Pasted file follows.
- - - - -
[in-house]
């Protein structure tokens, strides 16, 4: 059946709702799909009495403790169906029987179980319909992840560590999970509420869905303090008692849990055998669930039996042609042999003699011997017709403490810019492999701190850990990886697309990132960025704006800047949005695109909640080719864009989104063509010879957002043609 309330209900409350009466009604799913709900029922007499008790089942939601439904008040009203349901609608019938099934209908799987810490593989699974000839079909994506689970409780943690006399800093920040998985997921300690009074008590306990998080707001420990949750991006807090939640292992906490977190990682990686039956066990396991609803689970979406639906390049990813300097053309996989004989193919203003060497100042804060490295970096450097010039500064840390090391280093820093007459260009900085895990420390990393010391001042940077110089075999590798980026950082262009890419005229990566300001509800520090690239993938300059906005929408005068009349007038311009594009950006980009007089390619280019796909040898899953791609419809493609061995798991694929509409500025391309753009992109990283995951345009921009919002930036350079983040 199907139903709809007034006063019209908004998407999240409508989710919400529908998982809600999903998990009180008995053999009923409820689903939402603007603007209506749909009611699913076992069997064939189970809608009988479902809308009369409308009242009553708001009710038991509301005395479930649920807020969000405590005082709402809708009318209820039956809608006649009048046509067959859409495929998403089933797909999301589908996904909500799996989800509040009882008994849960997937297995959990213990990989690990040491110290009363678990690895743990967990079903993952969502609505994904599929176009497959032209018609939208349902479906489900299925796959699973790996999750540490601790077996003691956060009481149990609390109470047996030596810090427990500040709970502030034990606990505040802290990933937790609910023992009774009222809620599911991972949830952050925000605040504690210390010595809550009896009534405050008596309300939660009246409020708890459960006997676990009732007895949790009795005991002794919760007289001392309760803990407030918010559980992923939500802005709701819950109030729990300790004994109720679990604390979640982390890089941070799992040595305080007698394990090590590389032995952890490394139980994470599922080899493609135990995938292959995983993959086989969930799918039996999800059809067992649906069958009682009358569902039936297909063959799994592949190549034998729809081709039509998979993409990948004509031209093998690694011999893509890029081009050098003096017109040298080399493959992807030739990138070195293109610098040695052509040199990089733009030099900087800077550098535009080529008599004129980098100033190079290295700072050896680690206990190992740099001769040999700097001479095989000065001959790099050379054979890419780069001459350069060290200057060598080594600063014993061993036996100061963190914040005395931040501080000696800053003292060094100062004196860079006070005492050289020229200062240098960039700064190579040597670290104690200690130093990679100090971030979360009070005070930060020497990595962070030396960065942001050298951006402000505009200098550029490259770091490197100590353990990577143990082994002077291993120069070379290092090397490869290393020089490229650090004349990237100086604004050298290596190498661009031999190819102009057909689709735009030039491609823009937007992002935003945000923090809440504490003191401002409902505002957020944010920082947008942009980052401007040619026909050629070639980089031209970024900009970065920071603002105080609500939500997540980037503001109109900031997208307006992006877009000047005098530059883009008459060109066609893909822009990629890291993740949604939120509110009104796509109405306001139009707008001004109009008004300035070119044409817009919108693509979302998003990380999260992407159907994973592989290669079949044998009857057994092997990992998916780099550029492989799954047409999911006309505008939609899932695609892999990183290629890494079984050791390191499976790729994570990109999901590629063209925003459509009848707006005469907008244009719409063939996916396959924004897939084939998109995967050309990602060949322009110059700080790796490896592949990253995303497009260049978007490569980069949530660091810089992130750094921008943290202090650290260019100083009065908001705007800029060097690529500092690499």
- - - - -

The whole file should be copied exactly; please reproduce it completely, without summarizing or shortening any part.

[in-house]
């Protein structure tokens, strides 16, 4: 059946709702799909009495403790169906029987179980319909992840560590999970509420869905303090008692849990055998669930039996042609042999003699011997017709403490810019492999701190850990990886697309990132960025704006800047949005695109909640080719864009989104063509010879957002043609 309330209900409350009466009604799913709900029922007499008790089942939601439904008040009203349901609608019938099934209908799987810490593989699974000839079909994506689970409780943690006399800093920040998985997921300690009074008590306990998080707001420990949750991006807090939640292992906490977190990682990686039956066990396991609803689970979406639906390049990813300097053309996989004989193919203003060497100042804060490295970096450097010039500064840390090391280093820093007459260009900085895990420390990393010391001042940077110089075999590798980026950082262009890419005229990566300001509800520090690239993938300059906005929408005068009349007038311009594009950006980009007089390619280019796909040898899953791609419809493609061995798991694929509409500025391309753009992109990283995951345009921009919002930036350079983040 199907139903709809007034006063019209908004998407999240409508989710919400529908998982809600999903998990009180008995053999009923409820689903939402603007603007209506749909009611699913076992069997064939189970809608009988479902809308009369409308009242009553708001009710038991509301005395479930649920807020969000405590005082709402809708009318209820039956809608006649009048046509067959859409495929998403089933797909999301589908996904909500799996989800509040009882008994849960997937297995959990213990990989690990040491110290009363678990690895743990967990079903993952969502609505994904599929176009497959032209018609939208349902479906489900299925796959699973790996999750540490601790077996003691956060009481149990609390109470047996030596810090427990500040709970502030034990606990505040802290990933937790609910023992009774009222809620599911991972949830952050925000605040504690210390010595809550009896009534405050008596309300939660009246409020708890459960006997676990009732007895949790009795005991002794919760007289001392309760803990407030918010559980992923939500802005709701819950109030729990300790004994109720679990604390979640982390890089941070799992040595305080007698394990090590590389032995952890490394139980994470599922080899493609135990995938292959995983993959086989969930799918039996999800059809067992649906069958009682009358569902039936297909063959799994592949190549034998729809081709039509998979993409990948004509031209093998690694011999893509890029081009050098003096017109040298080399493959992807030739990138070195293109610098040695052509040199990089733009030099900087800077550098535009080529008599004129980098100033190079290295700072050896680690206990190992740099001769040999700097001479095989000065001959790099050379054979890419780069001459350069060290200057060598080594600063014993061993036996100061963190914040005395931040501080000696800053003292060094100062004196860079006070005492050289020229200062240098960039700064190579040597670290104690200690130093990679100090971030979360009070005070930060020497990595962070030396960065942001050298951006402000505009200098550029490259770091490197100590353990990577143990082994002077291993120069070379290092090397490869290393020089490229650090004349990237100086604004050298290596190498661009031999190819102009057909689709735009030039491609823009937007992002935003945000923090809440504490003191401002409902505002957020944010920082947008942009980052401007040619026909050629070639980089031209970024900009970065920071603002105080609500939500997540980037503001109109900031997208307006992006877009000047005098530059883009008459060109066609893909822009990629890291993740949604939120509110009104796509109405306001139009707008001004109009008004300035070119044409817009919108693509979302998003990380999260992407159907994973592989290669079949044998009857057994092997990992998916780099550029492989799954047409999911006309505008939609899932695609892999990183290629890494079984050791390191499976790729994570990109999901590629063209925003459509009848707006005469907008244009719409063939996916396959924004897939084939998109995967050309990602060949322009110059700080790796490896592949990253995303497009260049978007490569980069949530660091810089992130750094921008943290202090650290260019100083009065908001705007800029060097690529500092690499």